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Palm Sunday

All those shouted acclamations, all that waving of palms, all the hosannas - what did it amount to? Jesus was not going to be taken in by a burst of street popularity. We read in the gospel according to John: 'Jesus would not entrust himself to them, because he new all people … Jesus knew what was in everyone' (2.24-25). He knew that the crowd which yelled praises one day could turn on him the next.

Jesus does not use the surge in popularity to build up a power base. Although he cleanses the Temple, he also counsels his listeners to give to Caesar what belongs to Caesar, to God what belongs to God (Mark 12.13-17). Instead, Jesus uses the time remaining to him to build up the disciples. He continues to teach them. He shares a Passover meal with them, and gives them the beginnings of the eucharist. Jesus encourages them and gives them a source of communion with himself which will be for all time.

Teaching, encouragement, communion - what small things these seem. Smaller still when compared with marching armies, and all the power and panoply of the great people of our day. Yet these are the seeds which have built up the Church, making it a world family, helping it to branch out from one generation to the next. These are the roots of faith which over the centuries have enabled many to go out to heal the wounds of the world, inspired by Christ.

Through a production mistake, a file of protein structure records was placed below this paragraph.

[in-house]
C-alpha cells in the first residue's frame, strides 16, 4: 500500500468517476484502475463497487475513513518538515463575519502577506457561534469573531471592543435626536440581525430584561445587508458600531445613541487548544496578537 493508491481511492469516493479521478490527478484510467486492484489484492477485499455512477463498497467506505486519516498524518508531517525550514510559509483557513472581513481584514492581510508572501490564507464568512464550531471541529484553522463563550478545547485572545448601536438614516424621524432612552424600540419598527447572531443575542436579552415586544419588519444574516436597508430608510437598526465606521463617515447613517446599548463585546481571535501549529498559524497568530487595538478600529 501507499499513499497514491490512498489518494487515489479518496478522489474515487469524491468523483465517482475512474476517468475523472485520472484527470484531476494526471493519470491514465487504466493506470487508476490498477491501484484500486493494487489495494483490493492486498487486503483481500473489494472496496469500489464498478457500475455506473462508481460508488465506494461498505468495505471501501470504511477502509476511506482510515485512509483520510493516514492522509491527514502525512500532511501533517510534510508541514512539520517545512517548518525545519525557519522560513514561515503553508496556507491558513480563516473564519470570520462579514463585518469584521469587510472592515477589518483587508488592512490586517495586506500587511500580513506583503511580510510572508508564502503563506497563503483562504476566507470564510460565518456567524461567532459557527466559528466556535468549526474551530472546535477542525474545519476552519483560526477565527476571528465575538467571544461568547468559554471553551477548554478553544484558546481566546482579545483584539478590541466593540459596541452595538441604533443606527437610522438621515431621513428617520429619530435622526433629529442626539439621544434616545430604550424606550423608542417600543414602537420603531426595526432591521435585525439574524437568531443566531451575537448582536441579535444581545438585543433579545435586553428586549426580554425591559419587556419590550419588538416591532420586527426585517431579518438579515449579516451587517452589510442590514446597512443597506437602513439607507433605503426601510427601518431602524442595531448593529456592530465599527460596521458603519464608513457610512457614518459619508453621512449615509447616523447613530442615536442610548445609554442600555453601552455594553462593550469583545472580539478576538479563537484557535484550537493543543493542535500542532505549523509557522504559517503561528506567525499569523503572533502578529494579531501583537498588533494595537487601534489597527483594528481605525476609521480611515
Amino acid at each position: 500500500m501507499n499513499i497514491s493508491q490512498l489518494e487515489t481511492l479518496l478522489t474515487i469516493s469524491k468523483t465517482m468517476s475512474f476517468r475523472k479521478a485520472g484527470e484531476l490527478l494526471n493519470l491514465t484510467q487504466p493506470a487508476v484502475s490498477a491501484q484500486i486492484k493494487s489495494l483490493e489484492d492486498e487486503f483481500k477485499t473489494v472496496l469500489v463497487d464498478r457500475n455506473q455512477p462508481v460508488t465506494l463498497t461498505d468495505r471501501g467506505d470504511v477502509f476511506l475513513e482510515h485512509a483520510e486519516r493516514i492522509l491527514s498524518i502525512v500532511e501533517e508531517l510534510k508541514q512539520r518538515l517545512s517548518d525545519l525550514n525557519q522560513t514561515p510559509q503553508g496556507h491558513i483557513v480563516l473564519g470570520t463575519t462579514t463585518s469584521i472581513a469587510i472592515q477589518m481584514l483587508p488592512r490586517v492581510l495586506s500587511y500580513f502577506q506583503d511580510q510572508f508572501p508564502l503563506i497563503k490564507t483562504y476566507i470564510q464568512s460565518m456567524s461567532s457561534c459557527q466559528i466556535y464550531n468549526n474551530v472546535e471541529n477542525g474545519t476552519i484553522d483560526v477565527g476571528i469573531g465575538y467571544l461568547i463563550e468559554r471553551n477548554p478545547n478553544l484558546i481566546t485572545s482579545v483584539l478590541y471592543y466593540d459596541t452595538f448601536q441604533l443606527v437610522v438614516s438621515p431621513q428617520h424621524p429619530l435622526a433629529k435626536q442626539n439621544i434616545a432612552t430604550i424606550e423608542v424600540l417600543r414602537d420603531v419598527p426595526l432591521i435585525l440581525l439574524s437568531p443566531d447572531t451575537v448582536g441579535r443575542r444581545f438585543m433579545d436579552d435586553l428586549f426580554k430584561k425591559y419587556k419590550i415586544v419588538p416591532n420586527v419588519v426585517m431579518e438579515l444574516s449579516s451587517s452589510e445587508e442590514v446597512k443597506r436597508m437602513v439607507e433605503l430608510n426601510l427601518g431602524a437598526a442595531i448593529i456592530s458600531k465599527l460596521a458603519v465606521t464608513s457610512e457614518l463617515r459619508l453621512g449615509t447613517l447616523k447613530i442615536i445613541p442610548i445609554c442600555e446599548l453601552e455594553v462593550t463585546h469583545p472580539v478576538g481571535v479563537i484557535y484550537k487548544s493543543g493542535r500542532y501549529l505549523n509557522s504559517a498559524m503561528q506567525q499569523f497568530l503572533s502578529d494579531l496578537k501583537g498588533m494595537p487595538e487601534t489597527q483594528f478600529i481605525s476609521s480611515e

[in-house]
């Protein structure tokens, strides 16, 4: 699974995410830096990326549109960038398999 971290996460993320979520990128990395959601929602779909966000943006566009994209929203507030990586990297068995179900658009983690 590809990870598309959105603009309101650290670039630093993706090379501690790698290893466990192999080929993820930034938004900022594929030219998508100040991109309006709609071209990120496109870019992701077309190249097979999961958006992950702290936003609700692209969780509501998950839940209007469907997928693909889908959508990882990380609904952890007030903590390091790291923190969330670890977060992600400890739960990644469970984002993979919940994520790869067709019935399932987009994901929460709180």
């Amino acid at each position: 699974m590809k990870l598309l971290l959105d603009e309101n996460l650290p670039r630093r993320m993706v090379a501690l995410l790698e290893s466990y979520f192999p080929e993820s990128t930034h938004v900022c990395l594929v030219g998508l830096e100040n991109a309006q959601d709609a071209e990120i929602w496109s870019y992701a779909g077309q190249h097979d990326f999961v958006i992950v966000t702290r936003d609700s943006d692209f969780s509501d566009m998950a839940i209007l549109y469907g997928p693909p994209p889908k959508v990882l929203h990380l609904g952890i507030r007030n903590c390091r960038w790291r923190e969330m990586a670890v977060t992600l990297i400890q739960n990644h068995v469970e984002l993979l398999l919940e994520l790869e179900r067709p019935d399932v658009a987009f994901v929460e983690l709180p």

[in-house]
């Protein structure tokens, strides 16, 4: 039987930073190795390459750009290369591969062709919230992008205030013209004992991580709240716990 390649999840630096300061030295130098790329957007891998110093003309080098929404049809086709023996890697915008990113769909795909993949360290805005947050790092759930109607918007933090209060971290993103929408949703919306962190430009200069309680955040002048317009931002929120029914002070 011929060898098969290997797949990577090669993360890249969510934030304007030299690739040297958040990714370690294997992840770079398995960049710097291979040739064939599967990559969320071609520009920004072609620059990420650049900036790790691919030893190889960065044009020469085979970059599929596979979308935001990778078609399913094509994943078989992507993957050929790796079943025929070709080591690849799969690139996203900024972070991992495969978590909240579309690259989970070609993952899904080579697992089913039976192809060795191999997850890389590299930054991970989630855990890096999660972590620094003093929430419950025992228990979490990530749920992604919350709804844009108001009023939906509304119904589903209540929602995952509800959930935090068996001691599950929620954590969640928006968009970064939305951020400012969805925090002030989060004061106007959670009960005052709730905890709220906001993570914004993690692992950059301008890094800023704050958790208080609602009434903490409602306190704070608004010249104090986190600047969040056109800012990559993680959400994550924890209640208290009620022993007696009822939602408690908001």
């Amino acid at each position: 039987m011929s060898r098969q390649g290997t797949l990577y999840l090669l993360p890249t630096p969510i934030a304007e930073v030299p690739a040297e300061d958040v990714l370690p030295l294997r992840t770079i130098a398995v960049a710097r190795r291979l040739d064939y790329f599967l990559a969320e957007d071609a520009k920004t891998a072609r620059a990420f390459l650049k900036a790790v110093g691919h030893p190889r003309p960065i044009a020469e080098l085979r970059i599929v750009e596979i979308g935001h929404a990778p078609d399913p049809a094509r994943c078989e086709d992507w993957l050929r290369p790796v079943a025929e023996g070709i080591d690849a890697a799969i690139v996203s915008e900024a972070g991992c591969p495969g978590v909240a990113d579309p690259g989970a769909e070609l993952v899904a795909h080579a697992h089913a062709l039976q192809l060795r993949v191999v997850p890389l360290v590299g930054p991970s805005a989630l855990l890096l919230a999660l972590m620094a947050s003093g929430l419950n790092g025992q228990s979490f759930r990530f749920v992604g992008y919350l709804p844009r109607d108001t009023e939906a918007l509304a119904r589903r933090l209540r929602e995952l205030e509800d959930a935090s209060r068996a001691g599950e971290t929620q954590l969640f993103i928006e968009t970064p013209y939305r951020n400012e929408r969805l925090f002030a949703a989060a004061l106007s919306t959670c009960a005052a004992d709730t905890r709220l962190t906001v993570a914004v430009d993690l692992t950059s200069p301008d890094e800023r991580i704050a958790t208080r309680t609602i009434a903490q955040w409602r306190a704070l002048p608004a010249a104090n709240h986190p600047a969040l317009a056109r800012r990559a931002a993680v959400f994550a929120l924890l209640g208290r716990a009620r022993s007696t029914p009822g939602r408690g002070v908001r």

The popularity and the excitement of the crowds on Palm Sunday passed in a moment. What endured, what lasted, was the living presence of Jesus himself. He gave himself to his disciples, and he gives himself to us still, every time we kneel in prayer, every time we stretch out our hands in communion. Sometimes we think that the Church is strong when it enjoys power and popularity. I am not so sure. Looking across history, it seems to me that it is precisely when the Church has courted power and popular acclaim that it has been at its weakest. So let us stand alongside the crowds this Sunday, and acclaim Christ. But let us remember that what counts is not their acclaim, but the love and sacrifice that took Jesus to the cross. We stand with the crowds, but our heart belongs to Christ, and we will walk alongside in the week that lies ahead, so that he may walk alongside us for the whole of our life.

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